The teletype manual states that the Teletype should be lubricated with KS7470 oil and KS7471 grease. These are old Western Electric part numbers, and they may be long gone, but the Materials Safety Data Sheet (MSDS) and product specifications are still around and available from numerous web sites, and we can reconstruct enough from these to find modern equivalents.
Aside: KS numbers were ubiquitous in the days when Western Electric and the Bell System monopolized the telephone industry. KS stands for Kearny Standard, indicating that the specification for the tool, component or product was developed at Western Electric's Kearny Works in Kearny, New Jersey.
This is the MSDS for KS7470 prepared by American Oil and Supply Co. of Newark NJ, the original source for this oil. The specifications given are incidental to documenting safe handling, but between fire safety and physical characteristics, several are valuable:
These are the specifications for NATO Stock Number (NSN) "9150-00-488-5009 Lubricating Oil, Instrument" which includes KS7470 and several other oils.
Another way to pursue this is through the MIL spec. The NSN ties to Joe Duszyński has pursued this avenue and found that The Technician's Handbook, Module 19 of the Navy Electricity and Electronics Training Series NAVEDTRA 14191 lists (in table 1-40) KS 7470 oil as having the "new military specification" MIL-L-17672. Numerous web sites list this as "lubricating oil: hydraulic and light turbine oil (noncorrosive)."
First, note that the American Oil and Supply Company is still around, at http://americanoil1895.com/, currently located in Shrewsbury, NJ. KS7470 is not in the product listings on their current web site, but a Teletype enthusiast has recently contacted the company and learned that they still have the original formula on file and would be willing to investigate producing a small batch of the real thing.
Comparing the specs above with the specs for currently available oils gives an extremely close match to a number of oils that are all highly refined white mineral oils:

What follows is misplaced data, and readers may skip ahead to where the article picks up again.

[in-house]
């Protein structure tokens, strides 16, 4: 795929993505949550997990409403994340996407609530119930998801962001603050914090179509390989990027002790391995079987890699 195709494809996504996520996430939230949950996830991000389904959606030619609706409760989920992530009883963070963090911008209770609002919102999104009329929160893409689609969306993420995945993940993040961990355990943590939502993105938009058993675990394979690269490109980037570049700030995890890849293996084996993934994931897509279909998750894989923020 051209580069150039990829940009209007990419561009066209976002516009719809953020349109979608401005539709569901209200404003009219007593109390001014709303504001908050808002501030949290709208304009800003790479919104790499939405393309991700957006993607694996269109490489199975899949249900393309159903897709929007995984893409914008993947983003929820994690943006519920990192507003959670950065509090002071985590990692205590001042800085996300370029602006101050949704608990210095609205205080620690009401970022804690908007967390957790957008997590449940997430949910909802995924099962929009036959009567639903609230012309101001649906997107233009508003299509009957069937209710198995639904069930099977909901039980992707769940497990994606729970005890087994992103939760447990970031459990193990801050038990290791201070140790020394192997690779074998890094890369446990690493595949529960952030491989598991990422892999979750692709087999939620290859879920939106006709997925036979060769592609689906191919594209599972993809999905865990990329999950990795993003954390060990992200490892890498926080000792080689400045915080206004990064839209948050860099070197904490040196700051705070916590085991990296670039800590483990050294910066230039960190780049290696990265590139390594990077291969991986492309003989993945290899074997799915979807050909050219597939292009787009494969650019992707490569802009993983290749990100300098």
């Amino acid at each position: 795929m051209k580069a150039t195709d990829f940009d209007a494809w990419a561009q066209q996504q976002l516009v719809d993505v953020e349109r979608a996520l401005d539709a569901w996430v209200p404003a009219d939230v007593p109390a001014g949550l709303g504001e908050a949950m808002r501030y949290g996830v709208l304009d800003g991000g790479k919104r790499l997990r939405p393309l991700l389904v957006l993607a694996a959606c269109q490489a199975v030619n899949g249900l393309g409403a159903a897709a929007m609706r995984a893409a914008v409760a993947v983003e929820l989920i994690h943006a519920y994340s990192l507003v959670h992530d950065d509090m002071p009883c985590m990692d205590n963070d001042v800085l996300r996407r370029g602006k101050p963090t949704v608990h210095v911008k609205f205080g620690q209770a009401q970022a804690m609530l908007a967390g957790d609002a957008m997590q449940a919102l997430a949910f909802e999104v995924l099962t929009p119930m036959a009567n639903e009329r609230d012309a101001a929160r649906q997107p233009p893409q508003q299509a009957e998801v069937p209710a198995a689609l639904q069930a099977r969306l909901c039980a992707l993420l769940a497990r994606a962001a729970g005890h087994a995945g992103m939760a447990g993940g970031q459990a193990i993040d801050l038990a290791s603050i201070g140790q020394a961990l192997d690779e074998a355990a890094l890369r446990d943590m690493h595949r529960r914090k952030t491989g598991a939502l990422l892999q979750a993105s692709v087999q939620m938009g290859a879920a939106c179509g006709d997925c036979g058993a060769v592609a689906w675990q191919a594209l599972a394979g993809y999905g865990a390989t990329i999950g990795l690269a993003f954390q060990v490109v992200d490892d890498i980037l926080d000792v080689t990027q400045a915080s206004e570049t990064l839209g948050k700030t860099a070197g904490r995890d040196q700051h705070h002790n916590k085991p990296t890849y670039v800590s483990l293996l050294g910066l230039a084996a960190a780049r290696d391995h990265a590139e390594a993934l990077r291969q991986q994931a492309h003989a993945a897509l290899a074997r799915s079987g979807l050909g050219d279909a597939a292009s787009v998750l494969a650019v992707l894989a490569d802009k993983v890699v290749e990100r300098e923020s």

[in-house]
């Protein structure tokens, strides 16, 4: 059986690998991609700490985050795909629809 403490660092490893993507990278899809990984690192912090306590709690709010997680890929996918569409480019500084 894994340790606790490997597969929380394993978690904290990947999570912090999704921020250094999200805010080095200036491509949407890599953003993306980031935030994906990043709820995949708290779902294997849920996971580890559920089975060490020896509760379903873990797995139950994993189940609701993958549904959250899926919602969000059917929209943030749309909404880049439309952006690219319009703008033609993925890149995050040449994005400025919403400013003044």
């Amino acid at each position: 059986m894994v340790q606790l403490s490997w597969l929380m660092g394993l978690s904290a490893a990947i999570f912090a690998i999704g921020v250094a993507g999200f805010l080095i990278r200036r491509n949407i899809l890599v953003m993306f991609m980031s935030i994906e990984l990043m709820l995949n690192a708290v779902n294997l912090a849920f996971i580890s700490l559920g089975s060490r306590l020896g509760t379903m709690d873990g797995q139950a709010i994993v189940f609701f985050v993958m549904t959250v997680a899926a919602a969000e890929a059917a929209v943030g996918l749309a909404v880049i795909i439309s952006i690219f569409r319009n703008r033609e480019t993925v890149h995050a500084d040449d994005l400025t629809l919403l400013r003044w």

Working from the MIL spec number MIL-L-17672, numerous products are on the market that claim to conform with this; these oils also generally claim to conform to DIN 51506, DIN 51515, US Steel 120, Mitsubishi Heavy Industries E00-87182 and other industrial standards. Joe Duszyński concluded that this is ISO Viscosity Grade 46 hydraulic oil, and his comment is that it acts about the same as authentic KS 7470 but "just doesn't have the smell."
From: an MSDS no longer available on the web
This was the MSDS for KS7471 prepared by General Bearing Cleaning Co. Trenton NJ, a division of Ceram Co. of Morrisville PA., the original source for this grease. The most important piece of information in this MSDS is the following:
These are the specifications for NATO Stock Number (NSN) "9150-00-077-3545 Grease, General Purpose" which includes just KS7471 and nothing else.
Unfortunately, since there was just one supplier, no useful specification is given, simply that the product comes in 1 pound units and must be marked KS7471.
First, note that the General Bearing Cleaning Co. appears to be long gone, and its parent company, Ceram Co., has been swallowed by Lucidon. www.lucideon.com. Lucidon's U.S. addresses no longer include any locations near those listed in the old KS7471 MSDS.
Nato Supply Number "9150-00-944-8953 Grease, Aircraft," is documented as meeting the Mil-G-81322 specification. There are numerous modern suppliers for this, including:
Searching the web, both of these were available in many different packages (cans, cartridges, buckets) through vendors such as eBay and Amazon.
One issue remains unresolved here. The Teletype manual recommends mixing KS7470 oil with KS7471 grease for some of the lubrication points in the Teletype. This mixture is not problematic with natural greases and oils, but the substitutes for KS7470 oil identified above are all highly refined light mineral oils, whereas the substitutes for KS7471 grease given here are both synthetic hydrocarbon greases.
There are warnings in the AeroShell Book, page 142, about potential problems resulting from mixing greases with different kinds of thickening agents. Lithium grease (soap based) should not be mixed with microgel or clay thickened greases (including the synthetic substitutes identified here). It is unclear how these warnings apply to the kind of mixtures recommended in the Teletype manual, since the highly refined oils involved contain no thickening agents and few if any additives, but it would be prudent to run some tests before committing to the large-scale use of such mixtures.
A second issue matters, compatability with the ABS shell of the Teletype and the plastic internal components. The contact blocks inside the ASR-33 Teletype appear to be made of acrylic plastic, and there are plastic and synthetic rubber (neoprene?) parts in the drive train. The highly refined light mineral oils recommended here are unlikely to pose a greater threat to these plastic parts than the original KS7470 oil.
In the case of the grease, see the AeroShell Book, page 141, for a general discussion of the plastic compatibility problem. In general, synthetic oils and greases based on esters are a threat to ABS and many other plastics, while those based on synthetic hydrocarbons are not as bad. The greases recommended here are hydrocarbon based, so should not pose a greater threat than the natural hydrocarbons in KS7471. Nonetheless, follow the Teletype manual's advice about protecting the plastic parts from the oil.